ATC under fire

A breakdown of the FAA computers Nov. 19 brought severe criticism from members of Congress, FAA unions, and others. For the second time in just more than a year, the air traffic computer system went down and brought about massive delays for airlines, general aviation flights under instrument flight rules, and other actions that require transfer of data. With one small circuit in the computer going out, all information had to be typed in by hand.

Rep. James Oberstar (D-Minn.), chairman of the full Committee on Transportation and Infrastructure, and Rep. Jerry Costello (D-Ill.), chairman of the aviation subcommittee, asked the Inspector General of the Department of Transportation to investigate the system where the failure occurred and to report in 60 days.

The two lawmakers noted these outages are occurring just as the FAA is trying to move ahead on the next generation air transportation system (NextGen) satellite-controlled system. NextGen is forecast to cost more than $40 billion when completed, but all Washington watchers know government estimates are invariably low.

Two of the FAA’s largest unions said the administration has not done enough to prevent even small glitches in the system.

The National Air Traffic Controllers Association said “the Federal Aviation Administration’s flawed patchwork network of outsourced and poorly backed-up communications systems of questionable reliability was exposed for the nation and Congress to see.” The union warned the future looks shaky if the FAA is allowed to continue with its campaign to close some air traffic control facilities and combine operations into a smaller number of locations.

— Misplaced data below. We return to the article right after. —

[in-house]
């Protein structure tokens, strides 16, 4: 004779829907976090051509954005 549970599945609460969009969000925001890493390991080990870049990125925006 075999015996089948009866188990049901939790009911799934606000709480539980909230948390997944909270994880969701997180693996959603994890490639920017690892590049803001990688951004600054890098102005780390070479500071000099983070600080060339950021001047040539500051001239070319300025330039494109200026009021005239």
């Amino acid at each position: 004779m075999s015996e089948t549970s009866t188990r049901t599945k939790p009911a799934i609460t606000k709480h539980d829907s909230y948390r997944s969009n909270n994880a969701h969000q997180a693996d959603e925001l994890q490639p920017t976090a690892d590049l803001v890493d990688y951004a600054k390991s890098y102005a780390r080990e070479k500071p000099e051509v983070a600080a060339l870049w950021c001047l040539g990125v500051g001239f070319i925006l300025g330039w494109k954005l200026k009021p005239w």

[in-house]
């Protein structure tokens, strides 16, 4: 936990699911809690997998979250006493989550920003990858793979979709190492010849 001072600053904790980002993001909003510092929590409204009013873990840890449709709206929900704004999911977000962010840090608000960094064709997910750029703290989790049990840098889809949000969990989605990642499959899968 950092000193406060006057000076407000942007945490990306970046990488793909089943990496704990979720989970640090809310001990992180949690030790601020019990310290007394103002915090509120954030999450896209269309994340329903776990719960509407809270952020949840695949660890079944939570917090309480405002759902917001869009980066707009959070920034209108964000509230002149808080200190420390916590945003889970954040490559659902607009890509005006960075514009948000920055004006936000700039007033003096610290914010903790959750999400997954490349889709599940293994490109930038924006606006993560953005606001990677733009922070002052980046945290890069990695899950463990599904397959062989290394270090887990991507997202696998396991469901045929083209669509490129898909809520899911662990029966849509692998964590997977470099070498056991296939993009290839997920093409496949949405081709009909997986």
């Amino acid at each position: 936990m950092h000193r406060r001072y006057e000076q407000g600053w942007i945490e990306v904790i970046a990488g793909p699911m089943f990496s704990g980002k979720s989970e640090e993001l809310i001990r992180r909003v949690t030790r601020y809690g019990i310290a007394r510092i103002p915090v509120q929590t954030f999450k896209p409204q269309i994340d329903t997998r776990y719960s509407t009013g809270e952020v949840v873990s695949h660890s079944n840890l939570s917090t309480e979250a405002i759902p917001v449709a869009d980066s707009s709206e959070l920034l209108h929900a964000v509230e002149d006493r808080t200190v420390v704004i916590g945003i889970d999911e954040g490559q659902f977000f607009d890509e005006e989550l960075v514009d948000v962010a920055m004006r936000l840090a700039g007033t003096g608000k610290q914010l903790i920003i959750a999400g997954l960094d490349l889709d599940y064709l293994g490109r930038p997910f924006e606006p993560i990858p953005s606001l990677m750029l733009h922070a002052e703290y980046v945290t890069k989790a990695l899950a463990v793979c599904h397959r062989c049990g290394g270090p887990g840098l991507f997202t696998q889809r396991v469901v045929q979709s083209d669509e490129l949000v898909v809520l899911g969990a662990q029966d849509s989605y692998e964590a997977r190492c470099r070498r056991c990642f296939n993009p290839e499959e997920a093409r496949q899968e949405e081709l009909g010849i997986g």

Meanwhile, the Professional Aviation Safety Specialists (PASS), the AFL-CIO union that represents FAA and Department of Transportation technicians, said the problem could have been corrected in minutes if the FAA owned and maintained the system. Instead, the system is owned by the Harris Corp. PASS President Tom Brantley said Harris representatives tried to troubleshoot the problem remotely, taking four hours to locate and correct the problem.

Oberstar and Costello said they wanted to know why it took four hours to isolate and correct the trouble, asking if FAA oversight of its contract with the Harris Corp. is sufficient. They added the FAA’s relationship with its vendors is critical as NextGen development will require more such partnerships.

Charles Spence is GAN’s Washington, D.C., correspondent.

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